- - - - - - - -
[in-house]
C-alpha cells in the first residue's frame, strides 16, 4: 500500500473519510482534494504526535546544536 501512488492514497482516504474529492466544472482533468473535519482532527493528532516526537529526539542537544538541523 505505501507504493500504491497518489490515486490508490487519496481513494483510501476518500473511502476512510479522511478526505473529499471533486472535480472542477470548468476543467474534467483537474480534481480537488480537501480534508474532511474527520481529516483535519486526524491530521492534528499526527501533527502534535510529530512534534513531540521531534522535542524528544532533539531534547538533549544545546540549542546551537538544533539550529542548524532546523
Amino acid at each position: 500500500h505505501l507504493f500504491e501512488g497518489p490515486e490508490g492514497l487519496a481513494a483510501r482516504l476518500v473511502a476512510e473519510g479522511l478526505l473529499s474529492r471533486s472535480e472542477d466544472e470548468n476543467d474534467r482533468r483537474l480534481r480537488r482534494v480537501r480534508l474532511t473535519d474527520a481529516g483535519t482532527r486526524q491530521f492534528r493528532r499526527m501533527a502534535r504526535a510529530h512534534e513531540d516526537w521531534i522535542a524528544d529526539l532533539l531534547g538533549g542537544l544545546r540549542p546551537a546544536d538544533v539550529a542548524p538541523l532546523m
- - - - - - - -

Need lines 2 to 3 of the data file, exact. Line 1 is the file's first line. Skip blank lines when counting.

C-alpha cells in the first residue's frame, strides 16, 4: 500500500473519510482534494504526535546544536 501512488492514497482516504474529492466544472482533468473535519482532527493528532516526537529526539542537544538541523 505505501507504493500504491497518489490515486490508490487519496481513494483510501476518500473511502476512510479522511478526505473529499471533486472535480472542477470548468476543467474534467483537474480534481480537488480537501480534508474532511474527520481529516483535519486526524491530521492534528499526527501533527502534535510529530512534534513531540521531534522535542524528544532533539531534547538533549544545546540549542546551537538544533539550529542548524532546523
Amino acid at each position: 500500500h505505501l507504493f500504491e501512488g497518489p490515486e490508490g492514497l487519496a481513494a483510501r482516504l476518500v473511502a476512510e473519510g479522511l478526505l473529499s474529492r471533486s472535480e472542477d466544472e470548468n476543467d474534467r482533468r483537474l480534481r480537488r482534494v480537501r480534508l474532511t473535519d474527520a481529516g483535519t482532527r486526524q491530521f492534528r493528532r499526527m501533527a502534535r504526535a510529530h512534534e513531540d516526537w521531534i522535542a524528544d529526539l532533539l531534547g538533549g542537544l544545546r540549542p546551537a546544536d538544533v539550529a542548524p538541523l532546523m